Polio, once a global killer, has had its toxic effect on cell's harnessed to treat recurrent glioblastoma with some encouraging results. Does this represent the beginnings of oncolytic virus therapy for cancer?
The senior senator from Arizona, diagnosed with brain cancer in July, was hospitalized for "normal side effects of his ongoing cancer therapy." Here's what that means.
Sadly, a woman’s tragic story plays out in the real world more often than people may realize. When treating cancer can, at the same time, harm her baby, the choices can be horrendous.
John McCain’s office released a statement from the Mayo Clinic Hospital in Phoenix, providing details of his Glioblastoma brain tumor. It was disclosed that the 80-year old senior Senator from Arizona was recovering from a surgical excision of a blood clot performed on July 14 that was discovered during a routine annual physical.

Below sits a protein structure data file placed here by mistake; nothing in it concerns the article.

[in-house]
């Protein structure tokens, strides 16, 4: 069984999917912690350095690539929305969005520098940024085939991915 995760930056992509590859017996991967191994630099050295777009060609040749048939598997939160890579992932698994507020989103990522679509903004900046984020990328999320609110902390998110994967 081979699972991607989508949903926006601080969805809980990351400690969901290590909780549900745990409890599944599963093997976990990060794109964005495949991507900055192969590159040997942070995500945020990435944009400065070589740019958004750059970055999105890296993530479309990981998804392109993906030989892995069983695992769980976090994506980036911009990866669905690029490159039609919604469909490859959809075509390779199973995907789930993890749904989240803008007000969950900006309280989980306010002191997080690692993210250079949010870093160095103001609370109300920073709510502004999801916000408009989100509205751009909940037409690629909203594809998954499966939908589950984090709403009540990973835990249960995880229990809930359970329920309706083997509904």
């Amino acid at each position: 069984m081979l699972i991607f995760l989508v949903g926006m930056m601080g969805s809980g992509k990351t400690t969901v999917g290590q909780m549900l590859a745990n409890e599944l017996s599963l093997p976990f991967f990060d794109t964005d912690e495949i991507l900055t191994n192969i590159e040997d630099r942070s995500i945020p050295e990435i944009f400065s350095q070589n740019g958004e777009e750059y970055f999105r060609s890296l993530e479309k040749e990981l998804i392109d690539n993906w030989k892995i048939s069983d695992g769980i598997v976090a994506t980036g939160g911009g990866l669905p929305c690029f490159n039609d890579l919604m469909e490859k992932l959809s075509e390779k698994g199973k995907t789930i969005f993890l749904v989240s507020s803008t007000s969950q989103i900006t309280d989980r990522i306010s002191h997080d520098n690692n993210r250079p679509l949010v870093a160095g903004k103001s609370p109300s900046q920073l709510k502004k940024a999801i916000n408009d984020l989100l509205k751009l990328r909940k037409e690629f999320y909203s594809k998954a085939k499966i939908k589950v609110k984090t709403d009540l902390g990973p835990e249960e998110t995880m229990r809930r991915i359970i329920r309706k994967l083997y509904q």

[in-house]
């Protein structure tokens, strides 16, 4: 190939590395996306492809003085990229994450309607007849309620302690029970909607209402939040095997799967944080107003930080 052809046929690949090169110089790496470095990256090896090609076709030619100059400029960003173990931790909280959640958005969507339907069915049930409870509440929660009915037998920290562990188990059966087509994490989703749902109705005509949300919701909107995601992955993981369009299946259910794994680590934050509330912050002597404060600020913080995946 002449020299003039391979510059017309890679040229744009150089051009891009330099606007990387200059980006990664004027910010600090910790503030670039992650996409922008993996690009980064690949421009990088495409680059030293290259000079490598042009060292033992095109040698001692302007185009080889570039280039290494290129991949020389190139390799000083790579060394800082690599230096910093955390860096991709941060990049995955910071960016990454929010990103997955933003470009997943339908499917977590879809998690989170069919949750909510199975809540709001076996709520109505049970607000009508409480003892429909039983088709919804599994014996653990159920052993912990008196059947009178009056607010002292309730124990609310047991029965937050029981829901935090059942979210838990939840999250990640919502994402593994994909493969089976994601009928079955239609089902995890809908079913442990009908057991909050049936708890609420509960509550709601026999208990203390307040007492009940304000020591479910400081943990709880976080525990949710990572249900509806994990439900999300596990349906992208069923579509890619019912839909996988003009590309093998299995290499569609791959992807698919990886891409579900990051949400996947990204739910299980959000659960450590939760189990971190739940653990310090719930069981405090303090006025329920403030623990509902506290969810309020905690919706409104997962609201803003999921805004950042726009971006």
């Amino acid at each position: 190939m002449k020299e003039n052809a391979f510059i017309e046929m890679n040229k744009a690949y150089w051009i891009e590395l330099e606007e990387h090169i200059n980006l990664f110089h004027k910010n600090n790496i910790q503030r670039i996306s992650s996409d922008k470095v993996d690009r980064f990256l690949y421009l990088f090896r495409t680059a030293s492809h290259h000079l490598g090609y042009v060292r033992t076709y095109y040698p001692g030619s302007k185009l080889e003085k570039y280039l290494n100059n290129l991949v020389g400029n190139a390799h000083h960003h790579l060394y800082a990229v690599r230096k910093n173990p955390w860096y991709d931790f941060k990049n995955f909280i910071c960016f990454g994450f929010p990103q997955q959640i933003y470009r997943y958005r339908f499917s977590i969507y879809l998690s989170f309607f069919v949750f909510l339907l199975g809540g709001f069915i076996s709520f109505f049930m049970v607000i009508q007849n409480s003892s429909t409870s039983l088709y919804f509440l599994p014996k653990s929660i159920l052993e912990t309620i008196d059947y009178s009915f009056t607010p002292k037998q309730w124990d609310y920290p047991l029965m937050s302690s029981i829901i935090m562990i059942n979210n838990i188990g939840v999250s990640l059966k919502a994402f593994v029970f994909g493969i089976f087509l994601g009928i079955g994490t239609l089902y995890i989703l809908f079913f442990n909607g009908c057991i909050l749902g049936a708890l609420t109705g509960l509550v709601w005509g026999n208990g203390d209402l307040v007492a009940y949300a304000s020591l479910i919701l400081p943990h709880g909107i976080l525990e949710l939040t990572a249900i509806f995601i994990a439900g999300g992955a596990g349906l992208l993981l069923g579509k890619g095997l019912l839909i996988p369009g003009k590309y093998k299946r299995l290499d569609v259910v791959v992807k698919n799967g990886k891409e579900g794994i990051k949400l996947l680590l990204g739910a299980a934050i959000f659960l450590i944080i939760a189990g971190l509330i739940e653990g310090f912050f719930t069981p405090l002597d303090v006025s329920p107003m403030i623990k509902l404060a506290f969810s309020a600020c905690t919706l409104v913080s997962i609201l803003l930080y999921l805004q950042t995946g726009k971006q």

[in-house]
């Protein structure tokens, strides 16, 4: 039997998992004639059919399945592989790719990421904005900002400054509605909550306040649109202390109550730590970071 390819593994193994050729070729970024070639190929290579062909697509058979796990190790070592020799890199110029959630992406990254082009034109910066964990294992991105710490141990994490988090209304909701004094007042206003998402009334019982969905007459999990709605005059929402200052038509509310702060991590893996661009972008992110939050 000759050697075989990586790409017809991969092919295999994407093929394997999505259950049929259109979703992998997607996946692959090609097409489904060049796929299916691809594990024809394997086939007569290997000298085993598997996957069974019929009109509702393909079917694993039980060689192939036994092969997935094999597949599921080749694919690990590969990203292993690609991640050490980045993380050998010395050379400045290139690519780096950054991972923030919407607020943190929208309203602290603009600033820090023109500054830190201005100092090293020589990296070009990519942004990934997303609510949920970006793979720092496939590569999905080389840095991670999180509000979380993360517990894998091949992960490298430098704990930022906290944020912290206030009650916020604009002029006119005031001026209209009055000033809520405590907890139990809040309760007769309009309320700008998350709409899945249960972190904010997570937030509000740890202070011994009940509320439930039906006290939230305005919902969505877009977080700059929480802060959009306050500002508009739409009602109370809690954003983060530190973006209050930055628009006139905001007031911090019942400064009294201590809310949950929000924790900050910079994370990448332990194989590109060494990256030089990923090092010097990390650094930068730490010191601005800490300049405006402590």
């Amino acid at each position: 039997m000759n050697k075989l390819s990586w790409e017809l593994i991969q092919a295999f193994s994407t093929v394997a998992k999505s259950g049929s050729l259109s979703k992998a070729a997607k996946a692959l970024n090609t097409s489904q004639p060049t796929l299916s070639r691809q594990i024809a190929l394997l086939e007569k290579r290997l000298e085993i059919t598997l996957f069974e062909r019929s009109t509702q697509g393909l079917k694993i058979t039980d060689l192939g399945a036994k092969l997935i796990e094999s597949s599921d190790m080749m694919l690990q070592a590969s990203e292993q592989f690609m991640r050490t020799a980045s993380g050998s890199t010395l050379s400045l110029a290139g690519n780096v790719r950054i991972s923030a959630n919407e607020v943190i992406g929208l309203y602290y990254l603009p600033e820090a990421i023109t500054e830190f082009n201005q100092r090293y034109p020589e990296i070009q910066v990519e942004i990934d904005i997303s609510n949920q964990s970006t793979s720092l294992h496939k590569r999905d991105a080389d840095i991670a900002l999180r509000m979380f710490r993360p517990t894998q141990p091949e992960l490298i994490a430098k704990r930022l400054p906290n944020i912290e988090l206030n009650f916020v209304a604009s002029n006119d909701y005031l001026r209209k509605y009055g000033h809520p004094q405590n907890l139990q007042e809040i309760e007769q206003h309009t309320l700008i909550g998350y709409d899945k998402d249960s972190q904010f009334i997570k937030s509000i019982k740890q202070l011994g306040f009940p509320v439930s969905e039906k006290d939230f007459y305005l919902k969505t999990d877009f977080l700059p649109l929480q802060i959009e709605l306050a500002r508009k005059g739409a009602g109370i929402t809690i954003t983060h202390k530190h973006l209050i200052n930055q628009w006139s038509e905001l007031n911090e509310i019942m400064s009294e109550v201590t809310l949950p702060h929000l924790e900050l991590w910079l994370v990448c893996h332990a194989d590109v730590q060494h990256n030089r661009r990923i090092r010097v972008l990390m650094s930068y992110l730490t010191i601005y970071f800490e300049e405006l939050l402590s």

A new study shows that adding alternating current electrical field application superficially to the brain area near a brain cancer, glioblastoma, along with standard chemotherapy, leads to a survival and progression-free benefit.
It has been 25 years since the first clinical trial of gene therapy was conducted, but one still has not been approved in the U.S. However, following two new studies showing that researchers are closing in on therapies for a common brain cancer and a rare eye disease, hope for approval is on the rise.
An ongoing, early-stage trial of a viral-induced immunological suppression of a highly lethal brain cancer has yielded remarkable results in a small study. And the virus perhaps curing glioblastoma: none other than polio!